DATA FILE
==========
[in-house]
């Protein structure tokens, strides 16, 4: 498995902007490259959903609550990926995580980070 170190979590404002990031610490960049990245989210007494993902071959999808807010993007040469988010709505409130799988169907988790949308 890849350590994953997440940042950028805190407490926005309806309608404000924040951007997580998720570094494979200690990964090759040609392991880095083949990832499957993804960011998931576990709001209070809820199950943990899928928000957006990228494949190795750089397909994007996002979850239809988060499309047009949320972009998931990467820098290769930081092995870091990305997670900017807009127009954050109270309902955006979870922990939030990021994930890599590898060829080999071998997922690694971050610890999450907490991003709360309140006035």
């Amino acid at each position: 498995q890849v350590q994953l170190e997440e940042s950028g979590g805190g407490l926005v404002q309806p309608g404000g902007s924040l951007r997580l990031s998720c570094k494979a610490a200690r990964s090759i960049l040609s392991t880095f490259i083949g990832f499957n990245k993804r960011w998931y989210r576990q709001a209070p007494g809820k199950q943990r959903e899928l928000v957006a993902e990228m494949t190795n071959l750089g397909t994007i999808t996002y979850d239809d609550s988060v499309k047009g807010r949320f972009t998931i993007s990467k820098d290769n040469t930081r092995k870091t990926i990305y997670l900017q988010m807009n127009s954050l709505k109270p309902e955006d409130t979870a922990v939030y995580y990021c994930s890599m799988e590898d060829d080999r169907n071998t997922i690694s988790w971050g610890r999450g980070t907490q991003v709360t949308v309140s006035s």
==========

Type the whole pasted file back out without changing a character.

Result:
[in-house]
């Protein structure tokens, strides 16, 4: 498995902007490259959903609550990926995580980070 170190979590404002990031610490960049990245989210007494993902071959999808807010993007040469988010709505409130799988169907988790949308 890849350590994953997440940042950028805190407490926005309806309608404000924040951007997580998720570094494979200690990964090759040609392991880095083949990832499957993804960011998931576990709001209070809820199950943990899928928000957006990228494949190795750089397909994007996002979850239809988060499309047009949320972009998931990467820098290769930081092995870091990305997670900017807009127009954050109270309902955006979870922990939030990021994930890599590898060829080999071998997922690694971050610890999450907490991003709360309140006035």
């Amino acid at each position: 498995q890849v350590q994953l170190e997440e940042s950028g979590g805190g407490l926005v404002q309806p309608g404000g902007s924040l951007r997580l990031s998720c570094k494979a610490a200690r990964s090759i960049l040609s392991t880095f490259i083949g990832f499957n990245k993804r960011w998931y989210r576990q709001a209070p007494g809820k199950q943990r959903e899928l928000v957006a993902e990228m494949t190795n071959l750089g397909t994007i999808t996002y979850d239809d609550s988060v499309k047009g807010r949320f972009t998931i993007s990467k820098d290769n040469t930081r092995k870091t990926i990305y997670l900017q988010m807009n127009s954050l709505k109270p309902e955006d409130t979870a922990v939030y995580y990021c994930s890599m799988e590898d060829d080999r169907n071998t997922i690694s988790w971050g610890r999450g980070t907490q991003v709360t949308v309140s006035s």